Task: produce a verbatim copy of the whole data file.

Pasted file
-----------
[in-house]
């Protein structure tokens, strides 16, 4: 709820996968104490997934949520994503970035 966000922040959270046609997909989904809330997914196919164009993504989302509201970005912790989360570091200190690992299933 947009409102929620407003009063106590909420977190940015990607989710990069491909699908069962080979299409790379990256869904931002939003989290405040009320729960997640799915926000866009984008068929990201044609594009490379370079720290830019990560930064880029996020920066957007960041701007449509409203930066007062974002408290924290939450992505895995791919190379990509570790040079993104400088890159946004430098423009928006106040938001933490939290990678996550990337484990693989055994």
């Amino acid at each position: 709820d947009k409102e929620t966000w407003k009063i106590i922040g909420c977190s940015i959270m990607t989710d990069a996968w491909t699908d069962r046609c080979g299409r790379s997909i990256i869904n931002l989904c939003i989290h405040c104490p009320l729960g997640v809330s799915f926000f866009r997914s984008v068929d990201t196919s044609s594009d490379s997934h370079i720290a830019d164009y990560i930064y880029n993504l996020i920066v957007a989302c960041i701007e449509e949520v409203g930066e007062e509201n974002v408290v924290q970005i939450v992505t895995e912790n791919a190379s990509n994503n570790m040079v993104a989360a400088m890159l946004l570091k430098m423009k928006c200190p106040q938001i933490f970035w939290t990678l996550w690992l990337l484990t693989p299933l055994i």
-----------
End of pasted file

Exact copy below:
[in-house]
């Protein structure tokens, strides 16, 4: 709820996968104490997934949520994503970035 966000922040959270046609997909989904809330997914196919164009993504989302509201970005912790989360570091200190690992299933 947009409102929620407003009063106590909420977190940015990607989710990069491909699908069962080979299409790379990256869904931002939003989290405040009320729960997640799915926000866009984008068929990201044609594009490379370079720290830019990560930064880029996020920066957007960041701007449509409203930066007062974002408290924290939450992505895995791919190379990509570790040079993104400088890159946004430098423009928006106040938001933490939290990678996550990337484990693989055994």
């Amino acid at each position: 709820d947009k409102e929620t966000w407003k009063i106590i922040g909420c977190s940015i959270m990607t989710d990069a996968w491909t699908d069962r046609c080979g299409r790379s997909i990256i869904n931002l989904c939003i989290h405040c104490p009320l729960g997640v809330s799915f926000f866009r997914s984008v068929d990201t196919s044609s594009d490379s997934h370079i720290a830019d164009y990560i930064y880029n993504l996020i920066v957007a989302c960041i701007e449509e949520v409203g930066e007062e509201n974002v408290v924290q970005i939450v992505t895995e912790n791919a190379s990509n994503n570790m040079v993104a989360a400088m890159l946004l570091k430098m423009k928006c200190p106040q938001i933490f970035w939290t990678l996550w690992l990337l484990t693989p299933l055994i």